DISCLAIMER: I am not a trained relationship counselor and I’ve only taken one psychology class.  However, I’ve seen enough heartache, attended my fair amount of pity parties and passed plenty Kleenex to stop flows of tears that could create man-made lakes.  Therefore, I’m a self-proclaimed authority in unhealthy relationship avoidance. 

Although most would think the phrase “unhealthy relationship”  is a term that easily defines itself, it’s actually a subjective phrase.  I’ve found that those with a higher level of self-esteem have set definitive parameters in their relationships where the bullshit threshold begins and ends.  Conversely, there are more people who have yet to discover the euphoria of self-love and will put up with just about anything. 

It’s easy to be judgemental towards those who walk with their head hung low, heart in hand just ready to pass it on to any and everybody who will take it.  Finger pointing doesn’t solve the problem and in my opinion it perpetuates the pronounced problems in intimate relationships .  I believe that healthy relationships are formed from the contribution of learned attributes of two willing partners.  Attributes such as respect, honesty, humility etc, are not genetic.  They are acquired and should be a requirement. 

There’s many people with wisdom, gained from observation or first hand experience, on how to maintain a healthy relationship.  However, there’s a shortage of them that are willing to educate others.  It’s easy to nod in agreement while strumming the violin to the tunes of disappointment we hear in love one’s repetitive sob stories.  What’s not so easy is finding ways to recharge yourself once they have depleted every ounce of positive energy you held prior to being in their presence nd hearing the same crap again.  What’s not easy is knowing your love one’s desires for a healthy and loving relationship and witnessing them wallow in love affairs that are just the opposite.  What’s not easy is believing they are deserving of the love they give, but they don’t believe the same.

The one thing I’ve learned is you can’t tell someone to leave their existing relationship and actually expect them to do so.  On the other hand, you can structure a conversation by offering a few talking points in order for them to acknowledge some aspects of the relationship that appear shady as HELL!  Each one teach one has always been my motto. 

So, I’ve mapped out a plan for my fellow experts in unhealthy relationship avoidance.  We have to be of assistance to those that just don’t seem to know what they don’t know.  Stop handling them with kids gloves and give them a swift slap upside their heads with basic common sense.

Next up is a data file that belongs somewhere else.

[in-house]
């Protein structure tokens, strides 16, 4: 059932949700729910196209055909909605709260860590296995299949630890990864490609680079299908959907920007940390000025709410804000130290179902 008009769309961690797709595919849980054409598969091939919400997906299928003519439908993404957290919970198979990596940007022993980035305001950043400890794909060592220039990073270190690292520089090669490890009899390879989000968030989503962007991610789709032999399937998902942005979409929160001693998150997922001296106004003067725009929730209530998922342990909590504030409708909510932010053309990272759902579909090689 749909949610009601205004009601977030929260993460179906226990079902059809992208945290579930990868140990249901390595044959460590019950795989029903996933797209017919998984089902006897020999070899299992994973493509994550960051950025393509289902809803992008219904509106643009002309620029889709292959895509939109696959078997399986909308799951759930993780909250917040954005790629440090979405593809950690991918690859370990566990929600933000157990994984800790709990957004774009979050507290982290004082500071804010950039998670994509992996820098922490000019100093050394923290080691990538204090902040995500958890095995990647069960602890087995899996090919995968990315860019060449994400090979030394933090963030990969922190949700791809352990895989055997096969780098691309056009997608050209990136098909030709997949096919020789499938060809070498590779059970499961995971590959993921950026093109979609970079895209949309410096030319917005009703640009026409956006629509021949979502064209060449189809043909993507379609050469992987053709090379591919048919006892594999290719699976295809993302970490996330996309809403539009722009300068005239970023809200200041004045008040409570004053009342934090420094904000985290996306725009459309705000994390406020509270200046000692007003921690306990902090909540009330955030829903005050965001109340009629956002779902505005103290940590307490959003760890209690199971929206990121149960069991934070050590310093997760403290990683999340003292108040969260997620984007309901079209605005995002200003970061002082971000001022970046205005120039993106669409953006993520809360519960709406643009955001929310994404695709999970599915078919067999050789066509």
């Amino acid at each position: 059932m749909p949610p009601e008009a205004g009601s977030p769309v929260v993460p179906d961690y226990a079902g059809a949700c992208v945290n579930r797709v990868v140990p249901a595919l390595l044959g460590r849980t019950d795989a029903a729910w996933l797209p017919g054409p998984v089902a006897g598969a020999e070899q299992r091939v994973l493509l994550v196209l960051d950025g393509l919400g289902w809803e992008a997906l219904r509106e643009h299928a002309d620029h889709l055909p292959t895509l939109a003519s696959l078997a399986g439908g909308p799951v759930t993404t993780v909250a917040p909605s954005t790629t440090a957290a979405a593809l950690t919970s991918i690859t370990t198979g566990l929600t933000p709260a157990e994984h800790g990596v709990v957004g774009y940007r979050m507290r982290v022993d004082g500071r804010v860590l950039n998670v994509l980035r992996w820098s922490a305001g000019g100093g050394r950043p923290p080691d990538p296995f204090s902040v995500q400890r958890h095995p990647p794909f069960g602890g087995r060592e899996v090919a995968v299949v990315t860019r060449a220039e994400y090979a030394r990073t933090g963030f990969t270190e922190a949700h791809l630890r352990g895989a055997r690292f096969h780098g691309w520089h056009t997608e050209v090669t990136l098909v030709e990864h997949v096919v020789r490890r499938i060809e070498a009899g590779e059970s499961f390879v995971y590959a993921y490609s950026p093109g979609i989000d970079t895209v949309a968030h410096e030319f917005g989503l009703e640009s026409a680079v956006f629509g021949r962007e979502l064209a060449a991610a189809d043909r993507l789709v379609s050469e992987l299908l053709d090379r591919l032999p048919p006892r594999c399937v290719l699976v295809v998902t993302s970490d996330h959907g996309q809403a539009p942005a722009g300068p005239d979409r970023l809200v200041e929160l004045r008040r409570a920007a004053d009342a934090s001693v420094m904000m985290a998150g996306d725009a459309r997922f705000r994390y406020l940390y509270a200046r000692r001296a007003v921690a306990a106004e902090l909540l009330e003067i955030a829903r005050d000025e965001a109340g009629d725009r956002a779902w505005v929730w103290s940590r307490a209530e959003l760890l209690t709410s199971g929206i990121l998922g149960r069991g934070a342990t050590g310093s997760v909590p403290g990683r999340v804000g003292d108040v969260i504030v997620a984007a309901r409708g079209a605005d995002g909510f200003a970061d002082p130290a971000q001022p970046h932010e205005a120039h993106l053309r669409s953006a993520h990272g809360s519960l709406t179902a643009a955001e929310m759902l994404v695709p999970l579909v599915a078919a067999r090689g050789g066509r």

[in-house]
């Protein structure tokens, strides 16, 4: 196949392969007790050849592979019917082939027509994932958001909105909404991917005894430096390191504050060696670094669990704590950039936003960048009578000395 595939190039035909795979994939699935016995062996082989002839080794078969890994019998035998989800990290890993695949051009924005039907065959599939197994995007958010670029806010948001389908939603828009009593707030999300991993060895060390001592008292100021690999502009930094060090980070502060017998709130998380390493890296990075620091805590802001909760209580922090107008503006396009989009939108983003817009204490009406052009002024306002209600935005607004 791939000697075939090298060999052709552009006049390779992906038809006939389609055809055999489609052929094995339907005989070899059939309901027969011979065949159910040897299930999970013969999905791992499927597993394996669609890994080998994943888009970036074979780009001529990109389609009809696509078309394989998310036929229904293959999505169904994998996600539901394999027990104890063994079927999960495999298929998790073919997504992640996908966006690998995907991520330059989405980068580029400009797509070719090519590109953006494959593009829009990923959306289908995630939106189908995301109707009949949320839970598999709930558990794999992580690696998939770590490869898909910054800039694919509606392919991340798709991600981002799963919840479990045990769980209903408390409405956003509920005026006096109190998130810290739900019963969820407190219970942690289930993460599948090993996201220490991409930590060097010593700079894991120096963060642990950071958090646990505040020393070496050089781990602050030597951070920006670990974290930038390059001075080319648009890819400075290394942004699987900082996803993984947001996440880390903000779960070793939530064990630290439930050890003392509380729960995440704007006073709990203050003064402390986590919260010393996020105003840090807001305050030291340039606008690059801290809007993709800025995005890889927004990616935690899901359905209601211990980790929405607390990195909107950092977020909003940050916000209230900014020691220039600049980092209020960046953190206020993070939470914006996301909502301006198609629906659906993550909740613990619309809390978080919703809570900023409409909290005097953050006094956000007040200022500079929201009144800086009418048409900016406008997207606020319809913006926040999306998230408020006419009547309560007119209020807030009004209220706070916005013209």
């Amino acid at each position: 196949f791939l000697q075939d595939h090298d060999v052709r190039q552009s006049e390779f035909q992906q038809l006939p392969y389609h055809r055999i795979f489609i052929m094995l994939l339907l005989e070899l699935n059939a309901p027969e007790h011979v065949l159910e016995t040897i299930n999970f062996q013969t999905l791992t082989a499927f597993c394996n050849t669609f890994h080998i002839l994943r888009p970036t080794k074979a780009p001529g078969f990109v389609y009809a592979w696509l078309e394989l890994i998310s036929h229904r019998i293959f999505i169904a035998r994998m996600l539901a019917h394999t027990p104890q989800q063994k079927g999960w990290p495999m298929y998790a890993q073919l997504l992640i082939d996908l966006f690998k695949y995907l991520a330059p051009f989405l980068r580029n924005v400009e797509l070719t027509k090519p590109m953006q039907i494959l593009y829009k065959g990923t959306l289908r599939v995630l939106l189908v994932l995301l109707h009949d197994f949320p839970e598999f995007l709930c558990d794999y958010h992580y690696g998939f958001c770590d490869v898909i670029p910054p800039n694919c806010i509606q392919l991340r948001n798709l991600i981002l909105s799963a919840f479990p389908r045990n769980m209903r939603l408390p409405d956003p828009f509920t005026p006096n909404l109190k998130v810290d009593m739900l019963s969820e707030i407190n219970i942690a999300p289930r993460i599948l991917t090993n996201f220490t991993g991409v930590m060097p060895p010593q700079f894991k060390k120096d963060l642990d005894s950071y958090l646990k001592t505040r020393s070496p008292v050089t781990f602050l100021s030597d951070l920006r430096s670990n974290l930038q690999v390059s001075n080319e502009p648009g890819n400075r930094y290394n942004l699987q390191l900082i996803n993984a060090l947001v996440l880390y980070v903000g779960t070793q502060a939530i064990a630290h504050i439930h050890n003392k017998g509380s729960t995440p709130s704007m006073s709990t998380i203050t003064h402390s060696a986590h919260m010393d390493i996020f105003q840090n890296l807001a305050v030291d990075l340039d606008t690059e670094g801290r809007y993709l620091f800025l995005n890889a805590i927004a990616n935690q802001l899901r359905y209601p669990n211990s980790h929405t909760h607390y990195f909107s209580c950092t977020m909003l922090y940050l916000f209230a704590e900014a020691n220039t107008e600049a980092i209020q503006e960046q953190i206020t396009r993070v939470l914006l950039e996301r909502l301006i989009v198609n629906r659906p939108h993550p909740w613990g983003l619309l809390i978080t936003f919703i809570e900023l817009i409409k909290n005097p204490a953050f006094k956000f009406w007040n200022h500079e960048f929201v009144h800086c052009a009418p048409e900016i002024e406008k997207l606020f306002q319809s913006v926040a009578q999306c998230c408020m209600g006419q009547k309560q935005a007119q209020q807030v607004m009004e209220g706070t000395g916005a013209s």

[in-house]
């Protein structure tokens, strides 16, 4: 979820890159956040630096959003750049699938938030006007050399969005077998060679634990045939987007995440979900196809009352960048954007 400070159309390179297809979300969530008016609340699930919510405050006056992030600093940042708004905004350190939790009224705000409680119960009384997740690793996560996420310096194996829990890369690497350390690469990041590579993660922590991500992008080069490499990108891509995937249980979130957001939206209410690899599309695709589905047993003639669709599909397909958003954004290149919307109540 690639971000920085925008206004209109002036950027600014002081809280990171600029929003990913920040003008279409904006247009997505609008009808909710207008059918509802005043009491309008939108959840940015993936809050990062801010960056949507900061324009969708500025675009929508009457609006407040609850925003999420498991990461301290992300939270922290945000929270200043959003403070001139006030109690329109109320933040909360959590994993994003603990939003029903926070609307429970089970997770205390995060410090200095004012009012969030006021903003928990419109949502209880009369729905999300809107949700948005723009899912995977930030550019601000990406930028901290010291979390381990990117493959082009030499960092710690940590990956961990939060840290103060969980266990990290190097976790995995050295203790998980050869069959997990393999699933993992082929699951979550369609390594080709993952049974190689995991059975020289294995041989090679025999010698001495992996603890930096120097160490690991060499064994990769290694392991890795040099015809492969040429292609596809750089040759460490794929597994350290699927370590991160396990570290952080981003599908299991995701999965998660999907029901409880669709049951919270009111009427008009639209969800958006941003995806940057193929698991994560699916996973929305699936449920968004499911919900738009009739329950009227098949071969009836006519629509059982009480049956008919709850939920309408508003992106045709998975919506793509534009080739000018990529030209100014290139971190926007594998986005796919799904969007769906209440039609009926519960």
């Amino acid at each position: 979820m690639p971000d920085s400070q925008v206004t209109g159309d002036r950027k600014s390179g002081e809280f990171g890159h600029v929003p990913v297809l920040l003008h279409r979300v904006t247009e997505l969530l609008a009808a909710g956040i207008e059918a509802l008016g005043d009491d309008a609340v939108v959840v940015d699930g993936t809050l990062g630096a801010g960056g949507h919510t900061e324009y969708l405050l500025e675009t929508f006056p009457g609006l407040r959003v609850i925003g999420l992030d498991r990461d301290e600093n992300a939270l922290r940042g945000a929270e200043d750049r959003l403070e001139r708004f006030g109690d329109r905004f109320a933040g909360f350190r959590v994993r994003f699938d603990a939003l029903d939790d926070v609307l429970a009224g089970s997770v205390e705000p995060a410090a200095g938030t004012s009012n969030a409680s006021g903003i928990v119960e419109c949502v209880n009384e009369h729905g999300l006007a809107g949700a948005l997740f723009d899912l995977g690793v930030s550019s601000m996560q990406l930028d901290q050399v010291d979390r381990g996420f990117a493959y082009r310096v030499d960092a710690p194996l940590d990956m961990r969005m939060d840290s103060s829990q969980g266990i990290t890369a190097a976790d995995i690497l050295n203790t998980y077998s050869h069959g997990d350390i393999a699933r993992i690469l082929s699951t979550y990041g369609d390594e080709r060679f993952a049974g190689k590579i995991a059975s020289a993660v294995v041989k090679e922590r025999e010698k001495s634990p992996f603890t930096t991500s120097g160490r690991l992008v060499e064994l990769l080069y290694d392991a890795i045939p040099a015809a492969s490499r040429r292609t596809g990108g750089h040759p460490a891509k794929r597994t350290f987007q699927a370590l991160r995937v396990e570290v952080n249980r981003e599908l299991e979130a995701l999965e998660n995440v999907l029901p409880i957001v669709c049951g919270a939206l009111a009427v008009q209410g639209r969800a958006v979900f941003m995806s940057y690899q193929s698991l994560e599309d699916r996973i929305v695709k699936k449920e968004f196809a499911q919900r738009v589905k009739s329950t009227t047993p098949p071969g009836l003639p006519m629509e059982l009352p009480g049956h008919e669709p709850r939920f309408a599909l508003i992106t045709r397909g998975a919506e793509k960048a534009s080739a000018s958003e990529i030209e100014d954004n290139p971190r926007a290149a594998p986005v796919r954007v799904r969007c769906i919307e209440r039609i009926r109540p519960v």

Here’s some talking points I’ve come up with.  The goal is after your love one hears themselves talk, they sound stupid to themselves. 

  • Does your woman spend more time with you than her children?  Does your man have child(ren) within 60 miles and sees them less than twice a month?  (Family should always come first)
  • Does her children have twice as many uncles than she has brothers?  Have you met his child(ren) yet?  If yes, how soon did you get introduced to them? (Discretion around their child(ren))
  •  Has your man ever lived by himself?  Exactly how many women houses has he lived at? (Leadership, Experienced at being head of the household)
  • Do they spend more money on alcohol and/or drugs than they save? (Priorities)
  • Is she ungrateful for any night out where you’ve spent less than $50?  Is his only idea of a date is sitting on the couch, smoking Keisha and watching a boot leg movie? (Relationship Intentions/Purpose)
  • Doe she say all men are dogs?  Does he use the term “bitch” to describe more woman than using first names? (Perspective of the opposite gender)
  • What is their two-year plan? Do you see them implementing it now? (Are they walking or just talking?)

Communication is the key in any relationship.  As a whole, when giving and receiving advice, human nature is to talk to AT someone versus talking TO them.  I hope my observations allowed you to think about how you give advice and also how you receive it.  I’m still learning myself.

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